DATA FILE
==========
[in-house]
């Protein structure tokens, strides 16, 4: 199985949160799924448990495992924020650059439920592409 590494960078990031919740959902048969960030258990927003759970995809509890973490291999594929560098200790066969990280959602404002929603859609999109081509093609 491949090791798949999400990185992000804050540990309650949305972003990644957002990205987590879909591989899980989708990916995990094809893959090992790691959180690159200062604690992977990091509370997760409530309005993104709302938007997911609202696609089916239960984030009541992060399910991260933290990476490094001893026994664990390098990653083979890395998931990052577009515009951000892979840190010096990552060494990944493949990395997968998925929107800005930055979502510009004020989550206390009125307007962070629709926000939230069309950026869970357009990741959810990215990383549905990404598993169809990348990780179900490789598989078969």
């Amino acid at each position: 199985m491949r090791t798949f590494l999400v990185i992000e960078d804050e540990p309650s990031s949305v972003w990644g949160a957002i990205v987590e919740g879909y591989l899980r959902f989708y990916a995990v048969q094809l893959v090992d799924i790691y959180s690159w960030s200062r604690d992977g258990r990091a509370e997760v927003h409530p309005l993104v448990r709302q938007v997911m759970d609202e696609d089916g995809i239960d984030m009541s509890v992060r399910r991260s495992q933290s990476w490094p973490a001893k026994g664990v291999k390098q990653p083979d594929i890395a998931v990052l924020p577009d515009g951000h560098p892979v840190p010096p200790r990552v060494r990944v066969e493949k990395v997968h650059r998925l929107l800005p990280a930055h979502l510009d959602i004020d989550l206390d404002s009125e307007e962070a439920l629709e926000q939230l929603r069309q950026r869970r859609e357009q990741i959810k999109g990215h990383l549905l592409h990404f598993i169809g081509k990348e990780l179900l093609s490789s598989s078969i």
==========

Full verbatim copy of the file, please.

[in-house]
């Protein structure tokens, strides 16, 4: 199985949160799924448990495992924020650059439920592409 590494960078990031919740959902048969960030258990927003759970995809509890973490291999594929560098200790066969990280959602404002929603859609999109081509093609 491949090791798949999400990185992000804050540990309650949305972003990644957002990205987590879909591989899980989708990916995990094809893959090992790691959180690159200062604690992977990091509370997760409530309005993104709302938007997911609202696609089916239960984030009541992060399910991260933290990476490094001893026994664990390098990653083979890395998931990052577009515009951000892979840190010096990552060494990944493949990395997968998925929107800005930055979502510009004020989550206390009125307007962070629709926000939230069309950026869970357009990741959810990215990383549905990404598993169809990348990780179900490789598989078969």
């Amino acid at each position: 199985m491949r090791t798949f590494l999400v990185i992000e960078d804050e540990p309650s990031s949305v972003w990644g949160a957002i990205v987590e919740g879909y591989l899980r959902f989708y990916a995990v048969q094809l893959v090992d799924i790691y959180s690159w960030s200062r604690d992977g258990r990091a509370e997760v927003h409530p309005l993104v448990r709302q938007v997911m759970d609202e696609d089916g995809i239960d984030m009541s509890v992060r399910r991260s495992q933290s990476w490094p973490a001893k026994g664990v291999k390098q990653p083979d594929i890395a998931v990052l924020p577009d515009g951000h560098p892979v840190p010096p200790r990552v060494r990944v066969e493949k990395v997968h650059r998925l929107l800005p990280a930055h979502l510009d959602i004020d989550l206390d404002s009125e307007e962070a439920l629709e926000q939230l929603r069309q950026r869970r859609e357009q990741i959810k999109g990215h990383l549905l592409h990404f598993i169809g081509k990348e990780l179900l093609s490789s598989s078969i």